WALNUT NEWSLETTER, January, 2002
New IPM Implementation Projects Initiated in California Walnut Orchards
Steve Wulfert and Pat Weddle
moth has been a serious pest of walnuts in California for as long as the crop has been grown in the state. While some varieties are more susceptible
than others, all varieties can be damaged when conditions are favorable
for codling moth development.
growers have relied on chemical sprays to control this pest. Over the
years, chemicals such as nicotine sulfate, lead arsenate, DDT, organophosphates
and carbamates have been used to control codling moth in walnuts. As each
of these materials was used, codling moth either became more tolerant
of its use and efficacy was lost or the chemical was removed from the
market because of environmental or worker safety concerns.
moth resistance to many of the organophosphate insecticides used in walnuts
has been demonstrated. This resistance has been shown to cross over to
some insecticides not yet registered for codling moth such as certain
insect growth regulators (IGRs).
regulatory pressure against the use of organophosphates important to walnut
pest management continues. Recently, US-EPA proposed a four-year phaseout
of azinphosmethyl (Guthion®) in walnuts. Further regulatory actions
are likely. Consequently, walnut growers will be availing themselves of
new pesticidal technologies including mating disruption for codling moth.
Integrated Pest Management (IPM) strategies have included the research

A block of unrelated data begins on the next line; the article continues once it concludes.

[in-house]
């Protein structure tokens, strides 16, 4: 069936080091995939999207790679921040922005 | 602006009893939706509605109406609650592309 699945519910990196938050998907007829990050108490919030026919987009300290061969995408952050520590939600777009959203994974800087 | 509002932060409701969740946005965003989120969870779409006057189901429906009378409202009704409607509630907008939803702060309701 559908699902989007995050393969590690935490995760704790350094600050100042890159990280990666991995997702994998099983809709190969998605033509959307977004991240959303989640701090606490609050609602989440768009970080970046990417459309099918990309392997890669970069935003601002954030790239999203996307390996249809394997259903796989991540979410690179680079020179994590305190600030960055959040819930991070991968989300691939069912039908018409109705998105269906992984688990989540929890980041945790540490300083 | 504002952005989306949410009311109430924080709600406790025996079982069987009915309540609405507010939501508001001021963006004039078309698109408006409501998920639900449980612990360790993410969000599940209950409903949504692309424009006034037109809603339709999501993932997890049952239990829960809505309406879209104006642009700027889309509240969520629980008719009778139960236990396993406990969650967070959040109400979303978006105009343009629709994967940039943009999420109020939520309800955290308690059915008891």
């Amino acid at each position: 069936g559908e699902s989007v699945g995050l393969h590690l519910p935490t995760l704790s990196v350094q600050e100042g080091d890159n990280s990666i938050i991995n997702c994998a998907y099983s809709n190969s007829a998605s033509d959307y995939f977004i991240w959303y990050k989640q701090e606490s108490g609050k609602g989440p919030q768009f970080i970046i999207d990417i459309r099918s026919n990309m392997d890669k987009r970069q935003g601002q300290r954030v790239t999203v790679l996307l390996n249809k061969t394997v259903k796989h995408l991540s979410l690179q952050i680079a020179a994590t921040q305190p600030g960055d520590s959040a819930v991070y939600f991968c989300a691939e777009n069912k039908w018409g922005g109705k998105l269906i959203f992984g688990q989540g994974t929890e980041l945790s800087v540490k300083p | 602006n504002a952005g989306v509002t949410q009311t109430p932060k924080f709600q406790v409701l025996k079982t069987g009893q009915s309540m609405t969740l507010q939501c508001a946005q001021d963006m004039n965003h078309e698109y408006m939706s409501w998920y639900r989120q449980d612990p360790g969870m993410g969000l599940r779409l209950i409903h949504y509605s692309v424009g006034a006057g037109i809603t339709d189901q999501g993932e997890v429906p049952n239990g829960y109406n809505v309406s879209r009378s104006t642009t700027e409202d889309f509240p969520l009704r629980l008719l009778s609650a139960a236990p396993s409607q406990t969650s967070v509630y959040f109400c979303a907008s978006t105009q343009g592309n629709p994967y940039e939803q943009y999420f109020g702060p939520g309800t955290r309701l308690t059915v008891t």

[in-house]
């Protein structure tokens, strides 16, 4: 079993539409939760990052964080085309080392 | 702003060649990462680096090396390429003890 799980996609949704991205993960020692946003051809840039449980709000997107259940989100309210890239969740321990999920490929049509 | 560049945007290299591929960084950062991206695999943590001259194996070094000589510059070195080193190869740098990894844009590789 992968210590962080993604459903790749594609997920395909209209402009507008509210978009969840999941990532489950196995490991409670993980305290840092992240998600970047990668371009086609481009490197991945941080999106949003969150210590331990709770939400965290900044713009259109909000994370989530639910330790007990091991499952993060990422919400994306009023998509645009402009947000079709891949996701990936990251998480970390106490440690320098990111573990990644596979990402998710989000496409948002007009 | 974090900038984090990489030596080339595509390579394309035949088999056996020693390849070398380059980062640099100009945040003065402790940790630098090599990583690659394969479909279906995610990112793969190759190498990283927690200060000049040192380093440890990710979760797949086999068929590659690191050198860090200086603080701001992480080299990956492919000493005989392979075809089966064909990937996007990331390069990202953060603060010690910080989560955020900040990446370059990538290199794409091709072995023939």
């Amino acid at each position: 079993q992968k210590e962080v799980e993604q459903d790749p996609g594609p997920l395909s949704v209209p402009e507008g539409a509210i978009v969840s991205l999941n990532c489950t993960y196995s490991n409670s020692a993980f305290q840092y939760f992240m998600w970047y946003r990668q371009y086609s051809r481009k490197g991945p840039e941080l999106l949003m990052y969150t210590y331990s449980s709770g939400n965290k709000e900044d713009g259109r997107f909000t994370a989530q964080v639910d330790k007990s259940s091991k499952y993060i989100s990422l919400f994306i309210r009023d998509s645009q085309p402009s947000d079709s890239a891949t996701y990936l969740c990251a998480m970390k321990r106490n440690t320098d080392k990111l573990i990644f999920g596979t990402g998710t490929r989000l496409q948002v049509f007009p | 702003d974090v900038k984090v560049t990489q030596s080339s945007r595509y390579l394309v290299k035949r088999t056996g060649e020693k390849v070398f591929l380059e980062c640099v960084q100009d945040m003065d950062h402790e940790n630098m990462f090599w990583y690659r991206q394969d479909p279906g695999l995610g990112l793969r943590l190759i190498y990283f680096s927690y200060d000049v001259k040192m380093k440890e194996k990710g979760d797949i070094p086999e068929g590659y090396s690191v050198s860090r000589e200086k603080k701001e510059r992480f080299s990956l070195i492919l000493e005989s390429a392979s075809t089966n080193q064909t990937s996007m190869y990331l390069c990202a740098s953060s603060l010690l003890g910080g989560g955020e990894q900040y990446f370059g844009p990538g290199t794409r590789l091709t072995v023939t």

and testing of several nonchemical interventions to control codling moth,
including mating disruption techniques. Mating disruption relies upon
the same codling moth pheromone that growers have used for the past three
decades to detect and monitor codling moth activity in their orchards.
Using a small dose of the pheromone in a sticky trap enables growers to
attract and capture male codling moths in their orchards. This knowledge
of codling moth flight activity provides a decision- making tool for the
necessity and timing of chemical sprays. Rather than applying long-residual
cover sprays, the grower can target peak flight activity.
In California, control of codling moth with pheromone mating disruption
began in the early 1990s on apples and pears. Growers were experiencing
increasing difficulties managing codling moth in their orchards due to
emerging resistance to organophosphates. By the late 1900s mating disruption
was being successfully used on approximately 20% of California pear acreage.
In 2000, 95% of the pear acreage in the state's largest pear-growing region,
the Sacramento‚ San Joaquin Delta, managed codling moth by using pheromones
supplemented with conventional insecticides.
there are several formulations of mating disruption products that are
or soon will be commercially available for walnut growers. Isomate C+®, from
Pacific Biocontrol Ltd. is a twist tie hand applied formulation that